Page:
Also of note is Ernie F. Orsatti, as one of the glider pilots, Joe, (and as a stunt coordinator). Those familiar with The Greatest American Hero will recognize him as one of the hit men from the episode “The Hit Car.” Although Ernie has several acting credits to his name he is better known for his long career in Hollywood as a stuntman and stunt coordinator, having worked on such films as The Poseidon Adventure (he’s the one that does the fall into the glass ceiling as the ship is turning over), three of the Death Wish movies, Hoosiers, Fear and Loathing in Las Vegas, and dozens of television shows including LA Law, The Practice, Charmed, The Closer and more recently, Big Love.

James Coburn’s chopper ride and a clip of a hang gilder landing in a herd of sheep were used in the opening title sequence to the 1980s tv series “The Fall Guy.”

Sky Riders was previously available from and was one of their top selling DVDs.  My caps are based on that copy of the film. The movie was given an official release through Shout Factory! in 2011 (paired with another Coburn film “The Last Hard Men”) and can be seen in it’s original wide screen format.

A Name for Evil

Originally released, 1973

**Contains spoilers – I think**

Oh man. Where do I start with this one?

Early in my exploration of All Things Culp, I kept finding interesting tidbits and discussions about this movie. The descriptors were pretty much the same across the board. The movie was weird, bizarre, strange, it didn’t make sense and, oh yeah, Culp shows all in one scene.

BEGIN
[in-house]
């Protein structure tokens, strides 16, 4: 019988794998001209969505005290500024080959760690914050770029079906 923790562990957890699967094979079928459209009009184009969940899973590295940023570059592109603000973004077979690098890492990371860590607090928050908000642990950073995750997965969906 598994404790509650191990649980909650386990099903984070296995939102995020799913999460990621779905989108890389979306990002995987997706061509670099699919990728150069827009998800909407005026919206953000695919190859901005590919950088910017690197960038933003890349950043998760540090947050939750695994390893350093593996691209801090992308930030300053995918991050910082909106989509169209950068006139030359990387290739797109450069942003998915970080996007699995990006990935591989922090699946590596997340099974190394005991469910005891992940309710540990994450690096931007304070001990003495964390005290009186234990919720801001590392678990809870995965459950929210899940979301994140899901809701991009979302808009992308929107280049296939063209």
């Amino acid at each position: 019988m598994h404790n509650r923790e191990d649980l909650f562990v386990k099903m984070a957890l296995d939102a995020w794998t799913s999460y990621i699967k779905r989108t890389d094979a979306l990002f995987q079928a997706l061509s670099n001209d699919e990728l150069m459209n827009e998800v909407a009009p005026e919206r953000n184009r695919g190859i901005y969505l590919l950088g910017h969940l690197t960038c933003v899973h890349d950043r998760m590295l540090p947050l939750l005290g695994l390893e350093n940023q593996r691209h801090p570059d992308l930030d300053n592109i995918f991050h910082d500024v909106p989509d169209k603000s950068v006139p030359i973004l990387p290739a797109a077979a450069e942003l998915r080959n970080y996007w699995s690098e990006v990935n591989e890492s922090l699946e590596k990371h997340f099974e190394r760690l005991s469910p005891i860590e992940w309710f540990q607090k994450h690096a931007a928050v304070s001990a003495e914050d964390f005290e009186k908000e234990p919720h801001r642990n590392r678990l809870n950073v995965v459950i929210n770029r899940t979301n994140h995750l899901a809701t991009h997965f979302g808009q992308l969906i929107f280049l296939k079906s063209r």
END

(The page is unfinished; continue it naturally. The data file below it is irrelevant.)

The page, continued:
What? Culp shows….what? Well. Ahem…

I bought the movie late last year off Amazon, paying just 4 bucks for the thing. The DVD case carries a warning on it, saying this movie was “not for children or adults who scare easily.”

I paused. Horror flicks really aren’t my gig. I can’t do slasher films and the like. If something so hideous happens to Culp in this thing I’ll be scarred for life, I thought. I mean, there was a warning on the DVD case! Even one of the photos on the case was of Culp who looked like his soul had just been ripped away from him and he was about to lose his life!

Gah. I dunno if I can watch this.

But…none of the online discussions mention anything really horrible or hideous happening in this film. Besides, he’s buck naked in some scene…

Okay, okay. No problem. We can handle this. It can’t be that bad. And if it is, I can always stop the movie. Awright, deep breath. Put the disc in, hit play…

Culp plays Jonathan Blake, an architect, who decides he’s had enough of city living and corporate rat race and he and his wife Johanna (Samantha Eggar) are going to pack up and move to his great- grandfather’s decrepit estate up north. The goal is to rehab the large estate. In celebration of breaking free from the chains of daily city living, John takes his television set and throws it off the balcony.

He then turns to his wife and right away, we realize that John has an issue with separating reality from fantasy as he goes back and forth picturing exotic dancers and Johanna with her hair down and looking at him with longing. The reality however, is she’s not looking at him this way. She’s really not all too thrilled with this move but doesn’t make any argument. Instead she goes to lie down for a while.